North Korea claims to have tested a hydrogen bomb at the weekend, which can be loaded on to an intercontinental ballistic missile, as it accused its enemies of being “hell-bent on escalating confrontation”.
Theresa May said Pyongyang’s nuclear tests, which resulted in a 6.3 magnitude earthquake, pose an “unacceptable further threat to the international community”, as the United Nations called an emergency Security Council meeting to discuss the issue.
Previously, the country has tested atomic bombs — similar to those dropped on Japan in 1945 by the US — but hydrogen bombs can be 1,000 times more powerful.
Dr Patricia Lewis, research director of international security at Chatham House, explains that regime is claiming to have tested a two-stage weapon.
She described the bombs as “more sophisticated” that those dropped on Nagasaki and Hiroshima, which were fissions bombs that used uranium and plutonium.
Hydrogen bombs use fission as a first stage, then focus the energy into the second stage, which uses fusion material.
Dr Lewis says that fusion material allows a much greater explosion and, as it is very light, “can go much further, which is significant when you’re trying to reach across the ocean.”
“It’s a technically a big step up,” she told Yahoo News.
“It’s a technology that is beyond the basics.”
“It’s still old technology — you’re talking 1950s, rather than 1940s technology — but for a small state like North Korea, to be able to do in it in a fairly short period of time, it’s faster than people expected.”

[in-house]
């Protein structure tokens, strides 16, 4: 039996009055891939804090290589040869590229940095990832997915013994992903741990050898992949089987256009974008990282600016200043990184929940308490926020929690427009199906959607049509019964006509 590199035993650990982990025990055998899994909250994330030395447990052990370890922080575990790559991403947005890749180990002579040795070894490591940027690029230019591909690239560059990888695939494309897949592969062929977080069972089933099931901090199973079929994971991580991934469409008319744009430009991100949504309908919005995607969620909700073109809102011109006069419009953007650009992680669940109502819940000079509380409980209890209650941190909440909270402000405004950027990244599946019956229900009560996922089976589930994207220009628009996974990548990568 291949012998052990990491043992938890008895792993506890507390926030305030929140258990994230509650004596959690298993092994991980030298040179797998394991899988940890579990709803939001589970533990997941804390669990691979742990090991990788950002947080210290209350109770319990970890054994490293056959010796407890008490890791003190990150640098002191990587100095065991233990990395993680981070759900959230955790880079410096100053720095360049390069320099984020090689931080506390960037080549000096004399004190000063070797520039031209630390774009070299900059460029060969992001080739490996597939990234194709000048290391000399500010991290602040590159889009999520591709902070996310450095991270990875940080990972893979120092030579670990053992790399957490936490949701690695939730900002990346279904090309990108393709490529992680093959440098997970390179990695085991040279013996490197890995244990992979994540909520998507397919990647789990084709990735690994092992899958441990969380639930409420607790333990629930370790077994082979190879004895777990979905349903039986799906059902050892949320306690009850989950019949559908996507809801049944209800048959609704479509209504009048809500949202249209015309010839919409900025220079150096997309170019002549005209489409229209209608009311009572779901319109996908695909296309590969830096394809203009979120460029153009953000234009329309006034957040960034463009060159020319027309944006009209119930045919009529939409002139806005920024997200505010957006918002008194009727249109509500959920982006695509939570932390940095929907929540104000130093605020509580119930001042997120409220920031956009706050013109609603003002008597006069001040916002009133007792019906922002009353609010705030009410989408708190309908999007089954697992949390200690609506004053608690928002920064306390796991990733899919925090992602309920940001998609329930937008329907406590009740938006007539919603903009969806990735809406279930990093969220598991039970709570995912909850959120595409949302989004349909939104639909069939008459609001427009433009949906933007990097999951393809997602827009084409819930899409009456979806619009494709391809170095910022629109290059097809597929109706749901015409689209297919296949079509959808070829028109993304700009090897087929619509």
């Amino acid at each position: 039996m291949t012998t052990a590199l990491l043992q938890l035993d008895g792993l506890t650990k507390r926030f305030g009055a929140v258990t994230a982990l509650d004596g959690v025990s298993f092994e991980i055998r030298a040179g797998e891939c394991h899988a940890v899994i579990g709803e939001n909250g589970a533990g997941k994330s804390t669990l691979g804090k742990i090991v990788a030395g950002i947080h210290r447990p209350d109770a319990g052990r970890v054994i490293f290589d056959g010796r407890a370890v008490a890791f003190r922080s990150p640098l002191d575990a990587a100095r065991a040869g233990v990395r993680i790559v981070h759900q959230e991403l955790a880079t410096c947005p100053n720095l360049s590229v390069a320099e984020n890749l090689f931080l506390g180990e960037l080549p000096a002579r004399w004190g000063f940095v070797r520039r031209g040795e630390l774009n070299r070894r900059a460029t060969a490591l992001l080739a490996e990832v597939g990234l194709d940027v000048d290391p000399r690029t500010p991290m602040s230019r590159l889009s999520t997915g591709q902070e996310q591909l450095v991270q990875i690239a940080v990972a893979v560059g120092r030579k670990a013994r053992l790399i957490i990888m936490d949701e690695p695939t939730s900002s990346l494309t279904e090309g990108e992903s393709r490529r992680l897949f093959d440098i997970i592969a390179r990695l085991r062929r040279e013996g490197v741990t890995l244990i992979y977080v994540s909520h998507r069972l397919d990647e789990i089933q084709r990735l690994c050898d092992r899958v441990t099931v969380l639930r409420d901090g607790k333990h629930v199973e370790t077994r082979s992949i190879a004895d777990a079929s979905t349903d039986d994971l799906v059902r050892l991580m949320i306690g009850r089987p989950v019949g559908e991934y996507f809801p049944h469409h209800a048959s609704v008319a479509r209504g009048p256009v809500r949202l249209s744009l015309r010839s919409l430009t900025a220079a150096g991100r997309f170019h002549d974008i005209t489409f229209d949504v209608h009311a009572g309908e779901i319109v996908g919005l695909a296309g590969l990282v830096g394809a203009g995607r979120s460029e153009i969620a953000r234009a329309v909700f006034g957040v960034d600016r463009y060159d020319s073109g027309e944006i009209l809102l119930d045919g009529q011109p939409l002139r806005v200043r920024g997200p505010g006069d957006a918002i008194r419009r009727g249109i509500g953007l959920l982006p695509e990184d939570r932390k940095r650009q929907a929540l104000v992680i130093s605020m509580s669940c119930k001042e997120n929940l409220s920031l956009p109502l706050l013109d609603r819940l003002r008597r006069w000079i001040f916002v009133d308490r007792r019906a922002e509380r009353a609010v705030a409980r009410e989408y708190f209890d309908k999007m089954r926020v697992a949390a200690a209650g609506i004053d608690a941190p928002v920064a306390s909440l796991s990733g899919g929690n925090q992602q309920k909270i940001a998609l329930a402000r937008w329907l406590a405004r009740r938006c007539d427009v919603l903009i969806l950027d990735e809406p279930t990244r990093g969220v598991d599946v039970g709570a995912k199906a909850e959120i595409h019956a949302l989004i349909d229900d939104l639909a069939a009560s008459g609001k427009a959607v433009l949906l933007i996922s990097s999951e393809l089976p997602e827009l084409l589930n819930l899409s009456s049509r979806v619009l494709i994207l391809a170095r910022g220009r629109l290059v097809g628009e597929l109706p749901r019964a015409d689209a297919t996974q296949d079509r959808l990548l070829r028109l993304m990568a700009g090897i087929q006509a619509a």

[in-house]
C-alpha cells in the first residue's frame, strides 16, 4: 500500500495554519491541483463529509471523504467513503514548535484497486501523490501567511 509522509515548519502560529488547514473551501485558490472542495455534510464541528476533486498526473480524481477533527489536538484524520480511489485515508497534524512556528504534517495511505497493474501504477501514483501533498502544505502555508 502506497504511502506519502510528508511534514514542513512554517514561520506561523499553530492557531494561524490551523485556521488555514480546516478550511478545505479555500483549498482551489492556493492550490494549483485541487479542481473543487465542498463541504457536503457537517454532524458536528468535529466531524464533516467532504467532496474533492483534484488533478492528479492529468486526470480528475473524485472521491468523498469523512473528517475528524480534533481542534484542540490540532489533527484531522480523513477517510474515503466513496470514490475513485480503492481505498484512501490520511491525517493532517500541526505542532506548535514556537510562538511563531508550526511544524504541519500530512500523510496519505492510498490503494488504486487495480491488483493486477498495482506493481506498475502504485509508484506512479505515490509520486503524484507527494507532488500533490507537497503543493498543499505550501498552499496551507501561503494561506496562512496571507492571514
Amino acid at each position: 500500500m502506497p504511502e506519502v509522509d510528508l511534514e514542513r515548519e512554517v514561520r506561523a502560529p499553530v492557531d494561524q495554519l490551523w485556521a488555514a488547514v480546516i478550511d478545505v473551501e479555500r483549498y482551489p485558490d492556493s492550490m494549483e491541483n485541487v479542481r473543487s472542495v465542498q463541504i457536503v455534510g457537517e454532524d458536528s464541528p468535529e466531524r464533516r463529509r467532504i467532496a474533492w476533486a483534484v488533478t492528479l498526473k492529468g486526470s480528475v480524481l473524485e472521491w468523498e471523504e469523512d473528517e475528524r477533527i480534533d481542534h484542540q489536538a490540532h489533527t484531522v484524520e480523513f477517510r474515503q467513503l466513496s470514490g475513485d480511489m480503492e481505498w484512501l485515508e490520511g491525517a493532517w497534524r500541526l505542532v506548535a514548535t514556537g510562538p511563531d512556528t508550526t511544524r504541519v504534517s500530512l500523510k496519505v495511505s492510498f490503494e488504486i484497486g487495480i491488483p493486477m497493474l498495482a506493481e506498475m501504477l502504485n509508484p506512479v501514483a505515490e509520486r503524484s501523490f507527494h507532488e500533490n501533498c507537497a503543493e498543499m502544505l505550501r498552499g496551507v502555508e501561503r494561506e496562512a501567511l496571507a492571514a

The official North Korean statement claims that “the DPRK successfully carried out a test of H-bomb for ICBM in the northern nuclear test ground of the DPRK at on September 3.”
It said: “The explosive power of which is adjustable from tens kiloton to hundreds kiloton, is a multi-functional thermonuclear nuke with great destructive power which can be detonated even at high altitudes for super-powerful EMP attack according to strategic goals.”
However, Dr Lewis said only time will tell if Pyongyang is telling the truth about the extent of its nuclear capabilities.
She said it is possible that North Korea tested a fission-boosted bomb, which falls short of a hydrogen bomb.
“We don’t know it’s true of course. [Finding out] all depends on whether or not you can track the radioactive debris, which is released into the air. The particles are picked up by monitors, which the US, China and Japan, South Korea all have,” she said.
“These are signature pieces of debris, which they will immediately recognise as coming from a nuclear weapons explosion.”
Dr Lewis said that Comprehensive Nuclear-Test-Ban Treaty (CTBT) in Vienna is the place to watch for confirmation of the test.
“It has an international monitoring system across the whole world. It’s trusted by a wide range of people — it’s not US or Russia intelligence agencies. It’s international,” she said.
“It means when they come out with a statement, it’s much more believable.”
“Such a device could evaporate the entire city of New York completely – no one would stay alive,” Andrei Lankov, a professor of Korean studies at Kookmin University in Seoul, told Al Jazeera.
“With an atomic bomb, you can kill half of Manhattan, at most.”